Rehab El Sadek is an Egyptian-born conceptual artist whose career has spanned more than 25 years. Using mediums such as sound, photography, sculpture, and the written word, her work explores issues related to immigration, belonging, communication, and language. She has exhibited her work internationally in solo and group exhibitions. Career highlights include the “Rebelle: Art and Feminism 1969 – 2009” a group show at Museum voor Moderne Kunst and being selected by Jannis Kounellis for his Pavilion at Biennale Dei Giovanni Artisti in Rome. In addition to being a MacDowell Fellow, her awards and residencies include the UNESCO-supported Artists’ Bursaries at Gasworks Artists Studios in London, the Art Omi residency in Ghent, New York, the Thami Mnyele Residency Award in Amsterdam, and a Sharjah Biennale Installation Prize. She is the recent recipient of a Foundation of Contemporary Art Emergency Grant. In 2017, she was named the City of Austin’s first artist-in-residence, exploring environmental and social issues embedded in a city department. While at MacDowell, she worked on the structure of a mythological city that follows a social space. She created miniature sculptures, conceptual drawings, and plans representing different features of an ancient fantasy city, including interiors and exteriors, zen views — parks — bedrooms, and backyards. The purpose was to create a strong foundation for works that will transport the viewer to intimate secret spots in the ancient city of K e m e t. This is a future solo exhibition with Women & Their Work Gallery in Austin, Texas for 2021. The works continue a conceptual cycle inspired by Italio Calvino’s 1972 novel Invisible Cities. The novel has been informing El Sadek’s recent works such as The Memory Place exhibition, where she explored themes of immigration, belonging, communication, and language. The project was supported by the Foundation For Contemporary Arts Emergency grant of 2019.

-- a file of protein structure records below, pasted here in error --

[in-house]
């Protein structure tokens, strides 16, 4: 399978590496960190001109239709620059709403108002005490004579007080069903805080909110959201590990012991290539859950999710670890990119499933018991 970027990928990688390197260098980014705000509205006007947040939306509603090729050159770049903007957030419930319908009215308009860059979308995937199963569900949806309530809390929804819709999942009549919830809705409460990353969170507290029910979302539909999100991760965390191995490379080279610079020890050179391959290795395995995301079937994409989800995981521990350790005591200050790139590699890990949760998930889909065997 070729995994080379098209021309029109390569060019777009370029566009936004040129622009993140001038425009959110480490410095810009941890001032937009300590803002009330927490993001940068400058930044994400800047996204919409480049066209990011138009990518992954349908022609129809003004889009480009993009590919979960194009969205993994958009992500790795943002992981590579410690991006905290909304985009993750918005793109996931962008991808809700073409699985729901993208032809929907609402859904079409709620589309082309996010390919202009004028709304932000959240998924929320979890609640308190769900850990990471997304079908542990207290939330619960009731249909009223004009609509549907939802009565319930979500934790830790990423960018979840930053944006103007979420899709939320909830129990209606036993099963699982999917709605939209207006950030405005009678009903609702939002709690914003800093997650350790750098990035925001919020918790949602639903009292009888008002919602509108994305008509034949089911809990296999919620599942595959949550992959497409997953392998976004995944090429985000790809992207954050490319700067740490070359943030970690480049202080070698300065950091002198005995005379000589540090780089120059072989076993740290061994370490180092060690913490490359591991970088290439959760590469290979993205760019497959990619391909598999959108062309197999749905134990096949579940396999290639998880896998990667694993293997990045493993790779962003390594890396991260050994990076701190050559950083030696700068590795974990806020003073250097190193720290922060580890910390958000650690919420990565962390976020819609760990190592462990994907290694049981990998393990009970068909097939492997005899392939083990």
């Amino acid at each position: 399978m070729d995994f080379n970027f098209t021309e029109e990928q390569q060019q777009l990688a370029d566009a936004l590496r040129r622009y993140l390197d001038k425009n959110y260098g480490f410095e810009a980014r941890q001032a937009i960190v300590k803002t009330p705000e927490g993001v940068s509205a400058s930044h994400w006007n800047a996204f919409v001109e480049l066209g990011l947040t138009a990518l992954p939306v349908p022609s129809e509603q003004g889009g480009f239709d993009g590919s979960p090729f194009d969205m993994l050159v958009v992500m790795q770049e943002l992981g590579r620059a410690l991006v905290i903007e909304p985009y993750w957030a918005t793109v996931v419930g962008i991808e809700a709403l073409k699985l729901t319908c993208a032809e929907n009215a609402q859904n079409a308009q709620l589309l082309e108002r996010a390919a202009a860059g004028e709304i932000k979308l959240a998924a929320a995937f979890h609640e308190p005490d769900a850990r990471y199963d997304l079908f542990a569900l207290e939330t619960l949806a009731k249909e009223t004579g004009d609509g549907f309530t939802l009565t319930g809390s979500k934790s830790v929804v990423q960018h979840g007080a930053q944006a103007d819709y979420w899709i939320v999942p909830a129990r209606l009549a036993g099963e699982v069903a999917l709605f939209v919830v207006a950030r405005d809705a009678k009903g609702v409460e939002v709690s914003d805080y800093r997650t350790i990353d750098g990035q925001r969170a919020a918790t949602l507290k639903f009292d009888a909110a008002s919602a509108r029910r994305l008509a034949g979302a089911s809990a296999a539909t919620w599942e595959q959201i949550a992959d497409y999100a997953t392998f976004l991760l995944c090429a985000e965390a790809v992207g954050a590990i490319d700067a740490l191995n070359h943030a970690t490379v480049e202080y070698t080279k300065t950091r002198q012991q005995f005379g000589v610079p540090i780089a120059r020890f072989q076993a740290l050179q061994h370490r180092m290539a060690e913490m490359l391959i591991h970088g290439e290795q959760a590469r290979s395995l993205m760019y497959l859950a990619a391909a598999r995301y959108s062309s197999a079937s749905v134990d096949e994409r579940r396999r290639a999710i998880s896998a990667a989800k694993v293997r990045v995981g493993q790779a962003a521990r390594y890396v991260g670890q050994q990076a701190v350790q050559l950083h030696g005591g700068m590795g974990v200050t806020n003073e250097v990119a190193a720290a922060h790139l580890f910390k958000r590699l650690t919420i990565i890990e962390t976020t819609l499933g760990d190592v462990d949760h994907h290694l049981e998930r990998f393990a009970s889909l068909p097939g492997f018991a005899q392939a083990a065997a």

Rehab El Sadek
Rehab El Sadek worked in the Adams studio.
Given to the MacDowell Association by Margaret Adams of Chicago, the half-timbered, stuccoed Adams Studio was designed by MacDowell Fellow and architect F. Tolles Chamberlin ca. 1914. Chamberlin was primarily a painter, but also provided designs for the Lodge and an early renovation of the main hall. The studio’s structural integrity was restored during a thorough renovation in…